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Acting IRS commissioner steps down, Obama announces

Updated: 7:35 p.m. ET

Amid investigations into possible political discrimination at the Internal Revenue Service, acting IRS commissioner Steven Miller has resigned, President Obama announced Wednesday evening.

On the heels of a Treasury inspector general (IG) report released Tuesday, Miller, a career bureaucrat,  resigned at the bequest of Treasury Secretary Jacob Lew.  According to a message from Miller to IRS employees obtained by CBS News, his assignment ends in early June. 

In remarks at the White House Wednesday evening, Mr. Obama expressed a lack of patience for the practices outlined in the report, and promised to hold responsible parties accountable.

"The misconduct that it uncovered is inexcusable," Mr. Obama said, referring to the IG report. "It's inexcusable and Americans are right to be angry about it. And I am angry about it."

Acting Commissioner of Internal Revenue Steven T. Miller
Steven T. Miller, formerly the acting Commissioner of Internal Revenue Service, stepped down Wednesday night.
IRS.gov

The president said he would "not tolerate this kind of behavior in any agency," but particularly not in the IRS. "As I said earlier, it should not matter what political stripe you're from, the fact of the matter is the IRS has to operate with absolute integrity."

A timeline released in Tuesday's report showed the IRS in the spring of 2010 began targeting groups with keywords like "Tea Party," "Patriot" and "9/12 Project" in their names to flag for heightened, typically burdensome, scrutiny. The agency insisted last week that no high-level employees were aware of the practice, but the IG report alleges that Lois Lerner - an IRS official in charge of oversight of tax-exempt groups - knew about it as early as June 2011.

CBS News has confirmed that Miller was informed of the IRS's targeting policy in May 2012. On July 25, 2012, Miller testified before a House Ways and Means Oversight subcommittee, but he did not mention the agency's heightened scrutiny for the applications of conservative groups. After learning of the controversial IRS practice, he also wrote at least two letters to Congress explaining the process for reviewing tax-exempt status applications; in neither of those letters did he mention the targeting.

Ranking member of the Senate Finance Committee, Orrin Hatch, R-Utah, said that while "a great number of questions remain" about the controversy, Miller's resignation is a "positive and important step as this agency struggles to try to regain the public's trust."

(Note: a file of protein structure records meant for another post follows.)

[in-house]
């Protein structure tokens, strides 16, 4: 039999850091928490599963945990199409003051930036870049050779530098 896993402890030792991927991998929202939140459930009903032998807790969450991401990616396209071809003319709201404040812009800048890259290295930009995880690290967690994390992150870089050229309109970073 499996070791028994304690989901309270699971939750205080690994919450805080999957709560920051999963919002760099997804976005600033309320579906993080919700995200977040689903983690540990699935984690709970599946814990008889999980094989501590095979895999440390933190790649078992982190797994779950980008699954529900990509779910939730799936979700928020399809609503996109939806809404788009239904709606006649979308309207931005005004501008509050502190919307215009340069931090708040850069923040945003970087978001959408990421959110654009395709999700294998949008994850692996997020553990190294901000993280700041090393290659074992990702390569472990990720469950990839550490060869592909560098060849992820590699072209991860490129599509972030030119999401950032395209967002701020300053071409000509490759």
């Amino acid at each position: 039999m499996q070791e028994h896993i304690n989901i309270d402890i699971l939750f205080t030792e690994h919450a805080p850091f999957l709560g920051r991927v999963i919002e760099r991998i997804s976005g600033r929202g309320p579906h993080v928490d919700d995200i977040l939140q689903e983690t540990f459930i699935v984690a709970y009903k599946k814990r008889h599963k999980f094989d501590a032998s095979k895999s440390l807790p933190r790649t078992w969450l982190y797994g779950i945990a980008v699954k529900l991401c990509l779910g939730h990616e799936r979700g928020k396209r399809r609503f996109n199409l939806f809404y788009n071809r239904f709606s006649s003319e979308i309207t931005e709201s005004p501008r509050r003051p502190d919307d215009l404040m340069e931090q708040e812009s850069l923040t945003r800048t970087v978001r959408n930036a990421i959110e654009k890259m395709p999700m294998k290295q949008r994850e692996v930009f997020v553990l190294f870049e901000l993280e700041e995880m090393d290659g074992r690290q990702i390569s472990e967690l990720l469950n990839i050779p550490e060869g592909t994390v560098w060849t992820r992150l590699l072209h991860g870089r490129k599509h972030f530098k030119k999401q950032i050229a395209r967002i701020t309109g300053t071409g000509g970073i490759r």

"A clean slate at the IRS with new leadership is imperative to fix this egregious encroachment on the lives of honest, hard-working Americans whose only sin was that they want to express their beliefs," Hatch said in a statement. "Whether a conservative, moderate or a liberal, what happened at the IRS is chilling and violates the most basic American principle that our liberty requires restraints on government."

Senate Minority Leader Mitch McConnell, R-Ky., added in his own statement: "If the President is as concerned about this issue as he claims, he'll work openly and transparently with Congress to get to the bottom of the scandal - no stonewalling, no half-answers, no withholding of witnesses.

"These allegations are serious - that there was an effort to bring the power of the federal government to bear on those the administration disagreed with, in the middle of a heated national election," he continued. "We are determined to get answers, and to ensure that this type of intimidation never happens again at the IRS or any other agency."

With McConnell and Hatch at the helm, all 45 Republican senators Wednesday demanded in a letter to the president utmost cooperation in upcoming probes "so that the public has a full accounting of these actions."

They wrote that Miller told them in 2012 there was "an unbiased, technical screening process used to determine which applications for 501(c)(4) organizations merited further review," and in two separate letters he "failed to note that explicitly political screens were used in reviewing applications, despite the fact the practice was apparently well known within the IRS as early as 2010."

A congressional hearing is scheduled for Friday and two additional hearings have been scheduled for next week. Several witnesses have been invited to testify about their knowledge of and participation in the targeting practice.

The House Oversight Committee is also requesting that five individuals be made available for transcribed interviews by committee staff beginning May 20, 2013. Attorney General Eric Holder on Wednesday told Congress that the possible criminal violations in the IRS case include "false statement violations" that may have been made. 

Meanwhile, a congressional source  tells CBS News that two Cincinnati, Ohio-based employees of the IRS have been disciplined and are "off reservation" in light of the Tuesday report. The source added that the investigation is ongoing and does not rest with the two employees. Senate Finance Committee Chairman Max Baucus, D-Mont., said "nothing determinative" about the Cincinnati pair's status was discussed in a closed-door meeting Tuesday with Miller.

As the scandal unfolds, calls for resignations, and even jail time, have come from both the left and the right.

Citing "such total mismanagement," Rep. Sander Levin, D-Mich. - the top Democrat on the House Ways and Means Committee - before Miller's resignation Wednesday called on both Lerner and Miller to step down.

House Speaker John Boehner, R-Ohio, even said on Wednesday that jail time, not just resignations, would be in order.

CBS News's Lindsey Boerma contributed to this report.